I got to do some posters and flyers for the group project. The thought was that they'll break up the walls and add some life into the scene.
Persuasive advertisement posters as we know them today did not appear until like the 1800's. The advertisement they would've had would be informative, and probably mostly existed in text. Nevertheless we did a couple of images, it's more entertaining. They had the technology to print etching-style images like these so it's not too far fetched.
It's been massive fun both researching and doing them. I wanted them to seem funny and a bit bizarre, and also contain a tidbit of information about the 17th century mindset. For example, the englishmen knew they ate tomatoes on the continent, but nevertheless thought they were poisonous. I thought that was really funny and wanted to incorporate that into a poster.
After making the above poster I thought it could be cool to make maybe a series of them, hinting at a cynical doctor taking advantage of the plague scare to sell crap and make money. I'd like to put his head on a sign so that he's got his own shop and stuff, it adds some sort of quiet narrative to the scene.
First of all. I think this task is sort of silly? The reason I think this task is so silly is that it seems to me that, beyond our base needs, a lot of human activity is creativity of one sort or another. Hell, even fulfilling a base need like the need for food can be creative.
We have been creative since we lived in caves. It is probably what made humans as cool as they are today.
The term “creativity” is very broad, really. It refers to something of subjective value being created. So basically it means the creation of something of value on a personal level, making it up to each of us what is of value and thus what is creative. How vague. Kind of like trying to define “art.”
Games are cool because so many crafts are included in the creation of a game. Creativity manifests in graphics and in the gameplay and in the programming and in the sound and everything, it seems to me. Everyone who worked on those things had to figure out how to make a game just like how it is made, and there is creativity exhibited in that process.
I feel a bit like I’m just writing porridge here so I’m gonna stop now and get on to the talent-bit.
It’s hard to say if there really is such a thing as naturally inherited talents and that different people may be naturally predisposed towards different skill sets. We are certainly not all born equal, but if the differences stem from actual differences within ourselves or is purely a result of external stimulus and the time and resources put into our upbringing, it’s impossible for me to know, and if I’m to start theorising about it then that’s really just going to be guesswork and pseudoscientific mumbo jumbo.
But it seems to me that people who are good at something, are people who have spent a lot of time doing just that thing. Television artist Bob Ross says that “talent is a pursued interest. In other words, anything that you’re willing to practice, you can do.”
He also says things like “Just go out and talk to a tree. Make friends with it” and “Clouds are very free, they just float around the sky and have fun all day.” Bob Ross is a cool dude. I’m not sure to what extent you can trust his wisdom. I think he’s got it right about talent, though.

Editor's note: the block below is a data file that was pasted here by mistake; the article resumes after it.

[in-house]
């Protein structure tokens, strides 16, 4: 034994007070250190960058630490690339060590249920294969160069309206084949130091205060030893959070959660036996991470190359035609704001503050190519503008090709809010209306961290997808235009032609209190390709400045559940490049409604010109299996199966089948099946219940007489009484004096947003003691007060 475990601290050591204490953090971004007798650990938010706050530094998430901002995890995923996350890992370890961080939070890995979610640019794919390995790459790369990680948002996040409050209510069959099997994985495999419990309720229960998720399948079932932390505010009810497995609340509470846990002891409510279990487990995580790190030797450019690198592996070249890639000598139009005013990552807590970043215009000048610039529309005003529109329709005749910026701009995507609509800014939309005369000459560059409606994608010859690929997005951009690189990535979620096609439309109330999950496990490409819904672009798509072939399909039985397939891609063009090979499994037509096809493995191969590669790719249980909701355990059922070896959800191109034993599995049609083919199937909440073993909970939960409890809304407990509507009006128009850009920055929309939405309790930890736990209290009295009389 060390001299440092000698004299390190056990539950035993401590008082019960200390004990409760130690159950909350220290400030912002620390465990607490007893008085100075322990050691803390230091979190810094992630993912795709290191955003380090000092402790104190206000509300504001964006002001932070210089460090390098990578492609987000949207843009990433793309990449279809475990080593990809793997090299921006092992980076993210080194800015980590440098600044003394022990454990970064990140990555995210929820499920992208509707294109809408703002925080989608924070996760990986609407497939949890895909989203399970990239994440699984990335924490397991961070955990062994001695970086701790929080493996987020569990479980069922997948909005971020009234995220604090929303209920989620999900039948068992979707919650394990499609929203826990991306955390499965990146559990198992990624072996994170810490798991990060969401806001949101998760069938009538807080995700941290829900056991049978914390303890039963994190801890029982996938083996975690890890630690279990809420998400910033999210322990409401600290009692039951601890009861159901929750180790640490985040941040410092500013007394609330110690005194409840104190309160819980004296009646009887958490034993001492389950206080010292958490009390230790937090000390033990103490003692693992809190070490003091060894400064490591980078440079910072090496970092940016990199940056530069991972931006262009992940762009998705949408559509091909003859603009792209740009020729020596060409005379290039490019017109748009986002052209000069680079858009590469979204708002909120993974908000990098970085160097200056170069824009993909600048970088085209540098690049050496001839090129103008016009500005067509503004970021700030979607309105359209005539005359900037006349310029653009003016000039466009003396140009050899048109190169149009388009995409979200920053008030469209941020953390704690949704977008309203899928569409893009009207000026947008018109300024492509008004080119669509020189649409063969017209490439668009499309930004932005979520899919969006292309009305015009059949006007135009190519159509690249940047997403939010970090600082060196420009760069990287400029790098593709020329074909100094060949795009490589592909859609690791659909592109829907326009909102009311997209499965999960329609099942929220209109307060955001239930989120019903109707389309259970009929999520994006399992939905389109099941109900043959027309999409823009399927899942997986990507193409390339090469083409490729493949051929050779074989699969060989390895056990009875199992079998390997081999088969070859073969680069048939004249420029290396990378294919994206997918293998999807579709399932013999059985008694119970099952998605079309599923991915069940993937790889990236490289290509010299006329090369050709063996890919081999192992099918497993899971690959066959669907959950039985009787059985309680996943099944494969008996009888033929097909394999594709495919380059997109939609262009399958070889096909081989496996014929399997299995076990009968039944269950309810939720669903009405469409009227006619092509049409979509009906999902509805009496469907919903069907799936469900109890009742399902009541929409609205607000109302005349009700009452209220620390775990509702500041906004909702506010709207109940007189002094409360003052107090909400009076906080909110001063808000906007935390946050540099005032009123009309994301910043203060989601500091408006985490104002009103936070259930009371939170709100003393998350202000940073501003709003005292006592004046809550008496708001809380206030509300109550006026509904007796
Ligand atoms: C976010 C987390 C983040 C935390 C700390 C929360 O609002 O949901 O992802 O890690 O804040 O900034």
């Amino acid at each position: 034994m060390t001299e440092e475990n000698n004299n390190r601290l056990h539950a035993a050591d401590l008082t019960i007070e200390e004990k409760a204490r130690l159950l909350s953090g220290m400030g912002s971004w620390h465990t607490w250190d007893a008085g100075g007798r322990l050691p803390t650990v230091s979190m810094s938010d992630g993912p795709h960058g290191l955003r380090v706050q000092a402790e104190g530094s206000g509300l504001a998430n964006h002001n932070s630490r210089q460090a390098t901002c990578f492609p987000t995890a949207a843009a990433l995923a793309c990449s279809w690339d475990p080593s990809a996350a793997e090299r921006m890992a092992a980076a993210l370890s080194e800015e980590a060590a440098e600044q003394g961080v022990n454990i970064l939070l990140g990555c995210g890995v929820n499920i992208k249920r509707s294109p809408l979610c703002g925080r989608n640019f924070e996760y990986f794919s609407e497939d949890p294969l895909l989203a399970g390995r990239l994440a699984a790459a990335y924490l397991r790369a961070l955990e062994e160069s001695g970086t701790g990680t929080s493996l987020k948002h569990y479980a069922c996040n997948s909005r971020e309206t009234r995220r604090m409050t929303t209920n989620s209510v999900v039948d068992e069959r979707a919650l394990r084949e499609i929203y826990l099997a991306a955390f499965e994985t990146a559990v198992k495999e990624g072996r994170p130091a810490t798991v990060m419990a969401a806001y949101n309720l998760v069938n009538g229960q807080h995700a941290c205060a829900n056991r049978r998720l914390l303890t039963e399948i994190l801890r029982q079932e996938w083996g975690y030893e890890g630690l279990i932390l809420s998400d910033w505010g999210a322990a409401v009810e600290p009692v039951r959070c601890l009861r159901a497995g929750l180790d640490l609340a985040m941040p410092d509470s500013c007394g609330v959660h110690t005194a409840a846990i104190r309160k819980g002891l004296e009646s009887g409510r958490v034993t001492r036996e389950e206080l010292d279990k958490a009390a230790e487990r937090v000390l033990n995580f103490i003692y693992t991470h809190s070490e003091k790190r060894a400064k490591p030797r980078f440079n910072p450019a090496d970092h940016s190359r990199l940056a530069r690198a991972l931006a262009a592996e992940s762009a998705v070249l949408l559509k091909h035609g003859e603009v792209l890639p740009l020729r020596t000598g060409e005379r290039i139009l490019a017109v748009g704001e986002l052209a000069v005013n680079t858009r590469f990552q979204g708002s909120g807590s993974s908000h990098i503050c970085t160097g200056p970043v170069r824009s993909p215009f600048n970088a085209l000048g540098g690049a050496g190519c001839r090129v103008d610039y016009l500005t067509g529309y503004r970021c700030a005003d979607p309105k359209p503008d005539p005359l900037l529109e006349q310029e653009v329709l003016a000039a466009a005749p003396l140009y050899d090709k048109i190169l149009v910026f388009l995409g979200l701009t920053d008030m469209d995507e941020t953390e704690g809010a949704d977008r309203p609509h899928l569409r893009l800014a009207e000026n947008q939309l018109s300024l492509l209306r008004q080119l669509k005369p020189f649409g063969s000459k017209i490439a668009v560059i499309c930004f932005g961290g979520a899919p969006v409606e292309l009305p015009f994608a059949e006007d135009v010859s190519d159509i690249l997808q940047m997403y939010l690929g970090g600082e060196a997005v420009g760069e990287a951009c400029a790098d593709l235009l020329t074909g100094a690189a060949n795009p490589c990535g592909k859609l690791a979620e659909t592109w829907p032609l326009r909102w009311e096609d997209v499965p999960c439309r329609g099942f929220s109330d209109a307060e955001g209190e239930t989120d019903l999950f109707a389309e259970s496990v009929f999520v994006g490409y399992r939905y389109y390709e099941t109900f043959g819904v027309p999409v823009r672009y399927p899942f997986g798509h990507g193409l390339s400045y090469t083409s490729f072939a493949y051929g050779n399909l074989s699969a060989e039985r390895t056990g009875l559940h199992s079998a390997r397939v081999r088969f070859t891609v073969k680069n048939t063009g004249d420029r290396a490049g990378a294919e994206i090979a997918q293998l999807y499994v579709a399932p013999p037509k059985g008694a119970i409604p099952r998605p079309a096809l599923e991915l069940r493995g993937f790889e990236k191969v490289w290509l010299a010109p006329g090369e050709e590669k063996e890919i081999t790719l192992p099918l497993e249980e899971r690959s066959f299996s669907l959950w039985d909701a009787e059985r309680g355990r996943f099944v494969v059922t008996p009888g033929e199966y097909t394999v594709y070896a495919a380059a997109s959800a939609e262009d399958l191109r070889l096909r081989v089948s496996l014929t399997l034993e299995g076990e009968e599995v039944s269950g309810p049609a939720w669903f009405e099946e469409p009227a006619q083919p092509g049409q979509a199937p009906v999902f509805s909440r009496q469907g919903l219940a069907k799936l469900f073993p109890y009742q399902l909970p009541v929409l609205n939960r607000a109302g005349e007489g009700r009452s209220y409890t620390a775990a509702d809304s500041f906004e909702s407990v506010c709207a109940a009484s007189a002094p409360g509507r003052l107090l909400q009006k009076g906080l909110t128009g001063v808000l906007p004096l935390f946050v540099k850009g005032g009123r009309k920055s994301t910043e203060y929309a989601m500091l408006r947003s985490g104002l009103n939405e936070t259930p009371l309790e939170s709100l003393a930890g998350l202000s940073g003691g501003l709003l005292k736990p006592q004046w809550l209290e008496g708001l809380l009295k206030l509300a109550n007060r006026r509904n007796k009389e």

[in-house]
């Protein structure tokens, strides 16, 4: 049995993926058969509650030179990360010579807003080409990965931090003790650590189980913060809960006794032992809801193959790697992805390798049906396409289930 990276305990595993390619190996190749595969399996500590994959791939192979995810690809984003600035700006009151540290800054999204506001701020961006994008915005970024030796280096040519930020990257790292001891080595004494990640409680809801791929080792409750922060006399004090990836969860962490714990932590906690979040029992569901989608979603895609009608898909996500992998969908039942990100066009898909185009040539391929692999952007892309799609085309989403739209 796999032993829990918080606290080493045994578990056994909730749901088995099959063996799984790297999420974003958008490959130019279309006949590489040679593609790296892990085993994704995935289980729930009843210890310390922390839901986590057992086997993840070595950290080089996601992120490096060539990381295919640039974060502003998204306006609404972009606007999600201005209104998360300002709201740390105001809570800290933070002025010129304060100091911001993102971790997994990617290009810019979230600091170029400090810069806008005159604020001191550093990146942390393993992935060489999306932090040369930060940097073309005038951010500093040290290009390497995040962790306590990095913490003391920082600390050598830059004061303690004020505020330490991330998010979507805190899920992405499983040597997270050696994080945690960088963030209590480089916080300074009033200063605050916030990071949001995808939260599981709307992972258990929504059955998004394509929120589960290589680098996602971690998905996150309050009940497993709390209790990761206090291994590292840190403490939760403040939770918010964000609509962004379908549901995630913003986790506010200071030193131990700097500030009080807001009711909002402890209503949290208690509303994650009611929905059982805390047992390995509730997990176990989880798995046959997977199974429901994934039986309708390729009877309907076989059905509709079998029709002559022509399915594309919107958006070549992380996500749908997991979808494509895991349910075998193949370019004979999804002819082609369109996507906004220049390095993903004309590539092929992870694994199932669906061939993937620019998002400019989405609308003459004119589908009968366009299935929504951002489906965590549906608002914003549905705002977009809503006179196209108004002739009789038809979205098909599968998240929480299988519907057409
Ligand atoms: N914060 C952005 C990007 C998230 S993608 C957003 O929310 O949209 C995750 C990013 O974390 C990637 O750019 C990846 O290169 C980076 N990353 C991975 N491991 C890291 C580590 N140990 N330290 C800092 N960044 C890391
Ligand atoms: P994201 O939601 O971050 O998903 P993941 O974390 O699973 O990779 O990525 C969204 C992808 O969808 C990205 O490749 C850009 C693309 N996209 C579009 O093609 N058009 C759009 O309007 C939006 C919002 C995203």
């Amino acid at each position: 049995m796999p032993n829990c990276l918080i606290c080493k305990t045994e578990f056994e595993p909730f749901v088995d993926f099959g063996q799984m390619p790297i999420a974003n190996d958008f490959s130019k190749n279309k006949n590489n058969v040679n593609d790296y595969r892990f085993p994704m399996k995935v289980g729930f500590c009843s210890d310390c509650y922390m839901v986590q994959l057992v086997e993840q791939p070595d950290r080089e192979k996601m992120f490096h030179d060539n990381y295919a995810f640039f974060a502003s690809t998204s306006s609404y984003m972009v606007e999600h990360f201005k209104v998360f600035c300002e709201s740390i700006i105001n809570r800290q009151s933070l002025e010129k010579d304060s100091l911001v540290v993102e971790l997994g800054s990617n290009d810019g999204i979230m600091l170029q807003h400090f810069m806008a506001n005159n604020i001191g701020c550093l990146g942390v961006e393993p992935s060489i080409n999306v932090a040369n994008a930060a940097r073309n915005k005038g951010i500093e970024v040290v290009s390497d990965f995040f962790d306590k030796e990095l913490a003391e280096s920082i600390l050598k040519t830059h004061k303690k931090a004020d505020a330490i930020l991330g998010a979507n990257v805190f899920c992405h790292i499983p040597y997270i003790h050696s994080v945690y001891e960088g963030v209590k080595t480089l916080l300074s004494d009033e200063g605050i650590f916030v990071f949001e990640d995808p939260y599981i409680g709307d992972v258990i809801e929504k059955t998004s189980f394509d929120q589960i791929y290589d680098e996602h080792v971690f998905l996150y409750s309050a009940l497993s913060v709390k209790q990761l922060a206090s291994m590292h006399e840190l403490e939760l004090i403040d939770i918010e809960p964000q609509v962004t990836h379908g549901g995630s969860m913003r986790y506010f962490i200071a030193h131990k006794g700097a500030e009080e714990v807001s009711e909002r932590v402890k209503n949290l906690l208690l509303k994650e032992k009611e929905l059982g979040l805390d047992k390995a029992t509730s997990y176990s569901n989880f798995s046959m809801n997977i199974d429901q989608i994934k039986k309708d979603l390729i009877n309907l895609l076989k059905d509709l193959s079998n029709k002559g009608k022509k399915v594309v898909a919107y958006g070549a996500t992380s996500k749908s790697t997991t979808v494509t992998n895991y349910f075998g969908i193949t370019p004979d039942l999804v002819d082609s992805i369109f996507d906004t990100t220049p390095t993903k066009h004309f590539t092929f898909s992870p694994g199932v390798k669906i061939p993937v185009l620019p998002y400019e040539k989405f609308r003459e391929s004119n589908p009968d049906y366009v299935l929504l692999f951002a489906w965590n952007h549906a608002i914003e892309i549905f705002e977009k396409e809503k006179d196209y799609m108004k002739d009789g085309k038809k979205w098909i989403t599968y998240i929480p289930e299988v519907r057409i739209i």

The difference between a five year old drawing and me drawing is I’ve got 15 more years of experience and slightly more expensive pencils.
We all like different stuff when we are children, and we tend to spend time on things we like. We become better at activites we spend time on. Skills are formed, foundations laid. Twenty years later we are artists, writers, musicians, photographers, football players, whatever. Some people put aside their interests as hobbies in favour of safer jobs, others pursue careers in their interests, and that’s fine.
In the end it’s all about working hard and smart and being disciplined. If there really is such a thing as some sort of inherited talent, then it comes second to all that. You could have talent pouring out of your ears, but if you didn’t work hard then you wouldn’t have anything to show to prove to others you are creative anyway so what does it matter.
Yesterday I finished the final painting for the Mortal Engines-project. I even signed it. Definitely done.
It was a bit tricky figuring out how to compose the image without having the balloon obscure too much of it. It is not a very probable machine, to be honest.
Some airboat sketches:
This is a gif of the painting-process, too. When I look at it it feels like the painting is being carved more than painted, it is cool to look at, but I also think the final outcome looses some of the charm the first few instances of the painting has.
I'm working on this painting now, it's almost done, I just have to sit still long enough to polish it up...
When I work on it I feel a bit bad because it is not really for any of the visual design-projects I need to finish. I just wanted to paint something fun for myself. Maybe I could incorporate it into that creative writing and storyboarding-project, it would be another thing to tick off on my to-do-list.
I tried animating a pixel thing, too. I made five frames. Animators must have crazy patience.
Working on assets for the group project as well. I made a massive cathedral before easter that I was rather glad to be rid off, but as it turns out there's a lot of things I need to fix, like seams in tileable textures, bits that I forgot to unwrap and so on, so I'll probably have to have a look at it again. But right now I'm modelling a small quai area with props.